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When Obama asks him about his dad, you can just tell that he knows exactly how he feels.

It's not obvious at first, but they have so much in common.

When Obama asks him about his dad, you can just tell that he knows exactly how he feels.

One day, Noah McQueen decided to do something really, truly difficult.

He decided to turn his life around.

Even though he was only 18, Noah had been arrested on more than a few occasions. He'd even been in juvenile detention.


As part of his mission of self-improvement, Noah got involved with My Brother's Keeper, a program dedicated to addressing "persistent opportunity gaps faced by boys and young men of color."

One day not too long ago, Noah recorded an interview for StoryCorps, a program where regular Americans from all different backgrounds interview each other about their lives.

Usually people are interviewed by their friends, their siblings, or their parents. Sometimes they're interviewed by their husband or wife.

But Noah's StoryCorps interviewer?

THIS GUY!

And even though they don't know each other that well, it turns out they have more than a few things in common.

The most fascinating part is how deeply they connect.

Incredible.

On the obstacles Noah faces everyday, just because of what he looks like:

Noah: "I feel like, as a black man, just me coming on the train over here, I know how we're perceived. I know how people look at us. Every time we step into the room, we have to be on top of your game."

On the burden of being "a success story":

Noah: "People want to say, 'You are the success story.' And it's hard to always make the right decision, and It's hard to always want to be the leader."

On his plans for the future:

Noah: "I want to do education because I do want to work with kids — you know — to see the beginnings and to see where I was and to see the exact same kid doing the exact same thing. And it's like, we owe it to everyone and ourselves to come back and change that. That's our civic duty, I believe."

And here's what President Obama had to say in return:

Obama: "At the age of 18, I didn't know what I was going to be doing with my life. And you shouldn't feel like you can't make mistakes at this point. You're 18 years old; I promise you, you're going to make some more as you go along. But one of the things you've discovered is you've got this strength inside yourself, and if you stay true to that voice that clearly knows what's right and what's wrong, sometimes you're gonna mess up, but you can steer back and keep going."


Not everyone can do what Noah did. But everyone deserves the compassion and empathy Obama showed here in listening to Noah's story without judgment.

That's a story worth hearing and a story worth sharing.

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When a pet is admitted to a shelter it can be a traumatizing experience. Many are afraid of their new surroundings and are far from comfortable showing off their unique personalities. The problem is that's when many of them have their photos taken to appear in online searches.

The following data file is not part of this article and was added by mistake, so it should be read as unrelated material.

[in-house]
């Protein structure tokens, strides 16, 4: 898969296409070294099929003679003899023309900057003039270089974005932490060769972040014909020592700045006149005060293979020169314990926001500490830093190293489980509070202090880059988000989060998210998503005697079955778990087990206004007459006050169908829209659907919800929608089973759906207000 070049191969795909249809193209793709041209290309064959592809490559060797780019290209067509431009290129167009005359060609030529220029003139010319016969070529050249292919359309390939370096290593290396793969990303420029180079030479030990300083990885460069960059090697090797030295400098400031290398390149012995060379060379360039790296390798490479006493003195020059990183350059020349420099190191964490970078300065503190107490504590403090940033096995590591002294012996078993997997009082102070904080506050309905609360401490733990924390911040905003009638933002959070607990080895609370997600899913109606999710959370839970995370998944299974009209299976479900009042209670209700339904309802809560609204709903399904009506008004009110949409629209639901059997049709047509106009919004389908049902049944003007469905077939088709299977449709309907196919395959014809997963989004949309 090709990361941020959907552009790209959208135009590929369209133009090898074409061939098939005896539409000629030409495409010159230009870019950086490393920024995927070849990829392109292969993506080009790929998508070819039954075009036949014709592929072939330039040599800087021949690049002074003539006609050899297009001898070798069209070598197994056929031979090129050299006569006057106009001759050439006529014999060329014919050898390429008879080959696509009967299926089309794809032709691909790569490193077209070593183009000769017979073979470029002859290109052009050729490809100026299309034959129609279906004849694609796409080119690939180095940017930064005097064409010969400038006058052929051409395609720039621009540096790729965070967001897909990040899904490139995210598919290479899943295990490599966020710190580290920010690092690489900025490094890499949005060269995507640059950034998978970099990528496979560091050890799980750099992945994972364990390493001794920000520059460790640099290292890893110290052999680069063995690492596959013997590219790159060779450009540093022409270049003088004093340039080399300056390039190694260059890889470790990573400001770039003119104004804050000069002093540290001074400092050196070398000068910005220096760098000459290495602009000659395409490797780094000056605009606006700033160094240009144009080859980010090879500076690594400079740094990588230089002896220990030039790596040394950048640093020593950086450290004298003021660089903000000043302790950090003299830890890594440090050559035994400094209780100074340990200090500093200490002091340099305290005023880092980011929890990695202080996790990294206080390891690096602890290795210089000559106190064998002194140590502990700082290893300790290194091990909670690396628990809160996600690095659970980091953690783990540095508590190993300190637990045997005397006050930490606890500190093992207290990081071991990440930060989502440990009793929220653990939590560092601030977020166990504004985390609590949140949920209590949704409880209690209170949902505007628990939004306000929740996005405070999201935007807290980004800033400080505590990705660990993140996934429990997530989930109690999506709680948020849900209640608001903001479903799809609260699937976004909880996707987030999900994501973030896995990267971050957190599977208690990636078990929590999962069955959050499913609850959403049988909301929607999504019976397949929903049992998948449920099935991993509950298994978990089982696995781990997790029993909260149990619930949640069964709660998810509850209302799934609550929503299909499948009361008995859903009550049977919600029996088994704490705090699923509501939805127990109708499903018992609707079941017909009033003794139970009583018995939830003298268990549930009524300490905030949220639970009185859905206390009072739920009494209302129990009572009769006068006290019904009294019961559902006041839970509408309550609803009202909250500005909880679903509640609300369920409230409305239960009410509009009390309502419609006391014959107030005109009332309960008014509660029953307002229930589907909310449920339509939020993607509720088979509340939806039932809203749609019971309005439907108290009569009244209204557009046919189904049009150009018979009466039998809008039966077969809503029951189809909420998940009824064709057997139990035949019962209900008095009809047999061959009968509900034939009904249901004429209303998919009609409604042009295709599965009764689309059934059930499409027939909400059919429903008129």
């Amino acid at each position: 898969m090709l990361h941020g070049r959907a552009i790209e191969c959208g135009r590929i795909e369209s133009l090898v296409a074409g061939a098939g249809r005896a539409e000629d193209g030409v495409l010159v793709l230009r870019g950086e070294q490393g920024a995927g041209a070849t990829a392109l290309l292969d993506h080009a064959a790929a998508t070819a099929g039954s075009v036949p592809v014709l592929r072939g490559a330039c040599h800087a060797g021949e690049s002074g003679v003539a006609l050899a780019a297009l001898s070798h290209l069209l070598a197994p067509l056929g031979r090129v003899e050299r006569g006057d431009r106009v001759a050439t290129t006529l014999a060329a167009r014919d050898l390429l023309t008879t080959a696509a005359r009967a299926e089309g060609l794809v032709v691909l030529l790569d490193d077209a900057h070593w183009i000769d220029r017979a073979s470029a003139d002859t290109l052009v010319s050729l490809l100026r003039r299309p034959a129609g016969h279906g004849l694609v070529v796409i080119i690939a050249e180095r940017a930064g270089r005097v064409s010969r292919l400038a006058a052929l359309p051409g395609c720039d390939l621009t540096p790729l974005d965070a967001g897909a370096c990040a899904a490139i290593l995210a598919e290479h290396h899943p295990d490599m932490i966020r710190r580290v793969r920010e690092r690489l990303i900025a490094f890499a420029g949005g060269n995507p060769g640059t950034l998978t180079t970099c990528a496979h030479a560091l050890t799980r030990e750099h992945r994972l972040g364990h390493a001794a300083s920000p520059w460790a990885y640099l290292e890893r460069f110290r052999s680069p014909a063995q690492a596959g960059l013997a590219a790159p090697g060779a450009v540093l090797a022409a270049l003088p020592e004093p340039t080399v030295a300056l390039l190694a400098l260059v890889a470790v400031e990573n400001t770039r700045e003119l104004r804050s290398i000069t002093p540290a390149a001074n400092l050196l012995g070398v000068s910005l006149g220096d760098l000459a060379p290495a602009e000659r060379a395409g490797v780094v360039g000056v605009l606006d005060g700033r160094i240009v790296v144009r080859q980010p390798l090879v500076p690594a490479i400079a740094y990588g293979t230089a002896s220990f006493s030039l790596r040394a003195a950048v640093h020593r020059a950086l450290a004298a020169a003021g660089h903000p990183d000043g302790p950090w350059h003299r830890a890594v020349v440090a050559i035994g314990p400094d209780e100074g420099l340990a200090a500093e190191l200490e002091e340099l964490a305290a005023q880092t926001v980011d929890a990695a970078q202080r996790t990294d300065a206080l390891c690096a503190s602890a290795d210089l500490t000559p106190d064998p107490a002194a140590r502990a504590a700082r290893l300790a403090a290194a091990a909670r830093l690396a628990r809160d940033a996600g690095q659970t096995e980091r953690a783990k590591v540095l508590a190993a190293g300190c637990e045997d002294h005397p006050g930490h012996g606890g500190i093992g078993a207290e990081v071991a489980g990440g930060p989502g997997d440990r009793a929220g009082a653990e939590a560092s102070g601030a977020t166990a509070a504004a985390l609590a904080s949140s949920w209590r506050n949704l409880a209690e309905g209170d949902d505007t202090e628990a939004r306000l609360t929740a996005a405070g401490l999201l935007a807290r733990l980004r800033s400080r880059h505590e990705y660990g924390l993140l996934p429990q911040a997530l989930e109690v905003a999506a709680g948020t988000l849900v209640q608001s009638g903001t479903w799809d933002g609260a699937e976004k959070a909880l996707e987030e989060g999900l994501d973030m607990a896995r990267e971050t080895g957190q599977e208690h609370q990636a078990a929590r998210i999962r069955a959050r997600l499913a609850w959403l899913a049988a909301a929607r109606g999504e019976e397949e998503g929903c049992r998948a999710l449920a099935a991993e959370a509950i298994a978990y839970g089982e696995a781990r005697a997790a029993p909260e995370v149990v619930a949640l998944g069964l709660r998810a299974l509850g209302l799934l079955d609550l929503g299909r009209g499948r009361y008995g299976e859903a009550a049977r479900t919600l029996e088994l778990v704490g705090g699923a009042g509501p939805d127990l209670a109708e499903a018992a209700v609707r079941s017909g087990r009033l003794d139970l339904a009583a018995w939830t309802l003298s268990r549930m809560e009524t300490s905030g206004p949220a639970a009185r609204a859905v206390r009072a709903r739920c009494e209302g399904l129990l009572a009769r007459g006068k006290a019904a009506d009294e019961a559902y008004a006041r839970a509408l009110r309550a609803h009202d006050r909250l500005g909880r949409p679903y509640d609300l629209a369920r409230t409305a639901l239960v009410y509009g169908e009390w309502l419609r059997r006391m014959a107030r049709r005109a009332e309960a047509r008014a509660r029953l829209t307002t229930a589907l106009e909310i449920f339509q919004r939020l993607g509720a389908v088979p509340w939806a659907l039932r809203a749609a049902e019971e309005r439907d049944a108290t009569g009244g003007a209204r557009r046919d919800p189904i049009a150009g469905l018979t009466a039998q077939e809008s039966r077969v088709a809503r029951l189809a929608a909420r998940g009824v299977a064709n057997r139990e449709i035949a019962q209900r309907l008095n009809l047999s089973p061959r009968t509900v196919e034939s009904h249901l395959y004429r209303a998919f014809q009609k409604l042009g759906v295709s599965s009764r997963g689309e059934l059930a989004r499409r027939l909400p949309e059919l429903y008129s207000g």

Chewy, the pet retailer who has dedicated themselves to supporting shelters and rescues throughout the country, recognized the important work of a couple in Tampa, FL who have been taking professional photos of shelter pets to help get them adopted.

"If it's a photo of a scared animal, most people, subconsciously or even consciously, are going to skip over it," pet photographer Adam Goldberg says. "They can't visualize that dog in their home."

Adam realized the importance of quality shelter photos while working as a social media specialist for the Humane Society of Broward County in Fort Lauderdale, Florida.

"The photos were taken top-down so you couldn't see the size of the pet, and the flash would create these red eyes," he recalls. "Sometimes [volunteers] would shoot the photos through the chain-link fences."

That's why Adam and his wife, Mary, have spent much of their free time over the past five years photographing over 1,200 shelter animals to show off their unique personalities to potential adoptive families. The Goldbergs' wonderful work was recently profiled by Chewy in the video above entitled, "A Day in the Life of a Shelter Pet Photographer."

Vanna White appeared on "The Price Is Right" in 1980.

Vanna White has been a household name in the United States for decades, which is kind of hilarious when you consider how she gained her fame and fortune. Since 1982, the former model and actress has made millions walking back and forth turning letters (and later simply touching them—yay technology) on the game show "Wheel of Fortune."

That's it. Walking back and forth in a pretty evening gown, flipping letters and clapping for contestants. More on that job in a minute…

As a member of Gen X, television game shows like "Wheel of Fortune" and "The Price is Right" send me straight back to my childhood. Watching this clip from 1980 of Vanna White competing on "The Price is Right" two years before she started turning letters on "Wheel of Fortune" is like stepping into a time machine. Bob Barker's voice, the theme music, the sound effects—I swear I'm home from school sick, lying on the ugly flowered couch with my mom checking my forehead and bringing me Tang.

This video has it all: the early '80s hairstyles, a fresh-faced Vanna White and Bob Barker's casual sexism that would never in a million years fly today.

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